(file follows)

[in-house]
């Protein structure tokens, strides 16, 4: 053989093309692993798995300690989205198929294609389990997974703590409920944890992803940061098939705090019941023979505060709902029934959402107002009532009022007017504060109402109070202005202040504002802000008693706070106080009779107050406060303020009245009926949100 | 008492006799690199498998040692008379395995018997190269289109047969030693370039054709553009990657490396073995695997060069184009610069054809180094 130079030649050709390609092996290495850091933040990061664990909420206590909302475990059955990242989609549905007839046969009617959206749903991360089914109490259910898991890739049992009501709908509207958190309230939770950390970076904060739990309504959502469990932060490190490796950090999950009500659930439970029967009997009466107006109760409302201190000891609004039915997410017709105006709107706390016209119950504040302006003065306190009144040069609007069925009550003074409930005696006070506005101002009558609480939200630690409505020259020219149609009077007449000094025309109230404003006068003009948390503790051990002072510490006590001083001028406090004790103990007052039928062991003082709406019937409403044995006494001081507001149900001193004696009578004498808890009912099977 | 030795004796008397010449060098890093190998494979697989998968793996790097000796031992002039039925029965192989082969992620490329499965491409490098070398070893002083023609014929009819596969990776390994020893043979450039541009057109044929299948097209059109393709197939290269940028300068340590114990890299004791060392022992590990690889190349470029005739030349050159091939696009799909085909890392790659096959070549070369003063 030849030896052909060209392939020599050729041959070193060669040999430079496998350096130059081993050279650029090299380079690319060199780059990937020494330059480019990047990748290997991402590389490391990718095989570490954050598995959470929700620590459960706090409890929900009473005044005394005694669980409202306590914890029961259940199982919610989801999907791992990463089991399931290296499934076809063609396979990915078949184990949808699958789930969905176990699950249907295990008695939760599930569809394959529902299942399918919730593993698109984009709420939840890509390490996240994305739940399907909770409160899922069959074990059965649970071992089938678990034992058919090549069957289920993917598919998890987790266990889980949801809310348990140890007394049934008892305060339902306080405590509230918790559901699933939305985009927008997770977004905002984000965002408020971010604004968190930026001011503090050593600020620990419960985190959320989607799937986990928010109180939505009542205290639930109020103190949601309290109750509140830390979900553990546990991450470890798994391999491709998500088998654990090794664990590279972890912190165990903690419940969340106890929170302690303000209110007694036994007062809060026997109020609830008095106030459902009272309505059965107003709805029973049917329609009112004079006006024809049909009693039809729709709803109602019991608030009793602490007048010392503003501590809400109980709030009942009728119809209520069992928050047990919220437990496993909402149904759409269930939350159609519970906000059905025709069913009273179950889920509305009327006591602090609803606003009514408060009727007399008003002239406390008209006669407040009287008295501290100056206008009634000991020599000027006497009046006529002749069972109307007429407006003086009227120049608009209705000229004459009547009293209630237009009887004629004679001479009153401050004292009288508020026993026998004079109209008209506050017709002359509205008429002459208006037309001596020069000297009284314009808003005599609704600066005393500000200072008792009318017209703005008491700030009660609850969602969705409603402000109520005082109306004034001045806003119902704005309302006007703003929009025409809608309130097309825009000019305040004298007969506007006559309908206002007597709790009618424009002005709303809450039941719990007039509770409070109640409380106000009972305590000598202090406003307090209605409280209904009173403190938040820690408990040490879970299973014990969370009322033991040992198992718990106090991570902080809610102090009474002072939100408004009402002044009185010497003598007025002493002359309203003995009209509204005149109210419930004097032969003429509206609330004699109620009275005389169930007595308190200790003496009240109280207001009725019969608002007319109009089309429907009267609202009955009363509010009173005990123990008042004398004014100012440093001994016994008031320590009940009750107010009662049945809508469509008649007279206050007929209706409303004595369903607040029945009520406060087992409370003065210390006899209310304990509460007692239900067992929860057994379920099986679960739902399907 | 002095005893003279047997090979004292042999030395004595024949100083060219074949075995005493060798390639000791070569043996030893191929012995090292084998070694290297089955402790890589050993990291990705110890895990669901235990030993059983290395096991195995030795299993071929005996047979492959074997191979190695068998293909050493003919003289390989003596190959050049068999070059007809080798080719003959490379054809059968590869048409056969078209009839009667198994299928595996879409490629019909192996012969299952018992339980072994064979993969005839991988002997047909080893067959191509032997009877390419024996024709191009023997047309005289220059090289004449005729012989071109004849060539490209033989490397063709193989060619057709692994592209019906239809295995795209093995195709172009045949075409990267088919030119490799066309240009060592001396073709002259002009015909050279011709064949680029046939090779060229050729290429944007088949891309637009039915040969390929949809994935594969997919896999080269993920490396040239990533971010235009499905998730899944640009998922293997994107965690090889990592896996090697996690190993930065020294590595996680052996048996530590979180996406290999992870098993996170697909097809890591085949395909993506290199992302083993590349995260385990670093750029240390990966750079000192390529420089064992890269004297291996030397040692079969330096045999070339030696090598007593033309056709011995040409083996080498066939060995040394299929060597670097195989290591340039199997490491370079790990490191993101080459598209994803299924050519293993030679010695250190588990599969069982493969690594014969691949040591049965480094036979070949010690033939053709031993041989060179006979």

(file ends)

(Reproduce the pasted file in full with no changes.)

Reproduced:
[in-house]
């Protein structure tokens, strides 16, 4: 053989093309692993798995300690989205198929294609389990997974703590409920944890992803940061098939705090019941023979505060709902029934959402107002009532009022007017504060109402109070202005202040504002802000008693706070106080009779107050406060303020009245009926949100 | 008492006799690199498998040692008379395995018997190269289109047969030693370039054709553009990657490396073995695997060069184009610069054809180094 130079030649050709390609092996290495850091933040990061664990909420206590909302475990059955990242989609549905007839046969009617959206749903991360089914109490259910898991890739049992009501709908509207958190309230939770950390970076904060739990309504959502469990932060490190490796950090999950009500659930439970029967009997009466107006109760409302201190000891609004039915997410017709105006709107706390016209119950504040302006003065306190009144040069609007069925009550003074409930005696006070506005101002009558609480939200630690409505020259020219149609009077007449000094025309109230404003006068003009948390503790051990002072510490006590001083001028406090004790103990007052039928062991003082709406019937409403044995006494001081507001149900001193004696009578004498808890009912099977 | 030795004796008397010449060098890093190998494979697989998968793996790097000796031992002039039925029965192989082969992620490329499965491409490098070398070893002083023609014929009819596969990776390994020893043979450039541009057109044929299948097209059109393709197939290269940028300068340590114990890299004791060392022992590990690889190349470029005739030349050159091939696009799909085909890392790659096959070549070369003063 030849030896052909060209392939020599050729041959070193060669040999430079496998350096130059081993050279650029090299380079690319060199780059990937020494330059480019990047990748290997991402590389490391990718095989570490954050598995959470929700620590459960706090409890929900009473005044005394005694669980409202306590914890029961259940199982919610989801999907791992990463089991399931290296499934076809063609396979990915078949184990949808699958789930969905176990699950249907295990008695939760599930569809394959529902299942399918919730593993698109984009709420939840890509390490996240994305739940399907909770409160899922069959074990059965649970071992089938678990034992058919090549069957289920993917598919998890987790266990889980949801809310348990140890007394049934008892305060339902306080405590509230918790559901699933939305985009927008997770977004905002984000965002408020971010604004968190930026001011503090050593600020620990419960985190959320989607799937986990928010109180939505009542205290639930109020103190949601309290109750509140830390979900553990546990991450470890798994391999491709998500088998654990090794664990590279972890912190165990903690419940969340106890929170302690303000209110007694036994007062809060026997109020609830008095106030459902009272309505059965107003709805029973049917329609009112004079006006024809049909009693039809729709709803109602019991608030009793602490007048010392503003501590809400109980709030009942009728119809209520069992928050047990919220437990496993909402149904759409269930939350159609519970906000059905025709069913009273179950889920509305009327006591602090609803606003009514408060009727007399008003002239406390008209006669407040009287008295501290100056206008009634000991020599000027006497009046006529002749069972109307007429407006003086009227120049608009209705000229004459009547009293209630237009009887004629004679001479009153401050004292009288508020026993026998004079109209008209506050017709002359509205008429002459208006037309001596020069000297009284314009808003005599609704600066005393500000200072008792009318017209703005008491700030009660609850969602969705409603402000109520005082109306004034001045806003119902704005309302006007703003929009025409809608309130097309825009000019305040004298007969506007006559309908206002007597709790009618424009002005709303809450039941719990007039509770409070109640409380106000009972305590000598202090406003307090209605409280209904009173403190938040820690408990040490879970299973014990969370009322033991040992198992718990106090991570902080809610102090009474002072939100408004009402002044009185010497003598007025002493002359309203003995009209509204005149109210419930004097032969003429509206609330004699109620009275005389169930007595308190200790003496009240109280207001009725019969608002007319109009089309429907009267609202009955009363509010009173005990123990008042004398004014100012440093001994016994008031320590009940009750107010009662049945809508469509008649007279206050007929209706409303004595369903607040029945009520406060087992409370003065210390006899209310304990509460007692239900067992929860057994379920099986679960739902399907 | 002095005893003279047997090979004292042999030395004595024949100083060219074949075995005493060798390639000791070569043996030893191929012995090292084998070694290297089955402790890589050993990291990705110890895990669901235990030993059983290395096991195995030795299993071929005996047979492959074997191979190695068998293909050493003919003289390989003596190959050049068999070059007809080798080719003959490379054809059968590869048409056969078209009839009667198994299928595996879409490629019909192996012969299952018992339980072994064979993969005839991988002997047909080893067959191509032997009877390419024996024709191009023997047309005289220059090289004449005729012989071109004849060539490209033989490397063709193989060619057709692994592209019906239809295995795209093995195709172009045949075409990267088919030119490799066309240009060592001396073709002259002009015909050279011709064949680029046939090779060229050729290429944007088949891309637009039915040969390929949809994935594969997919896999080269993920490396040239990533971010235009499905998730899944640009998922293997994107965690090889990592896996090697996690190993930065020294590595996680052996048996530590979180996406290999992870098993996170697909097809890591085949395909993506290199992302083993590349995260385990670093750029240390990966750079000192390529420089064992890269004297291996030397040692079969330096045999070339030696090598007593033309056709011995040409083996080498066939060995040394299929060597670097195989290591340039199997490491370079790990490191993101080459598209994803299924050519293993030679010695250190588990599969069982493969690594014969691949040591049965480094036979070949010690033939053709031993041989060179006979």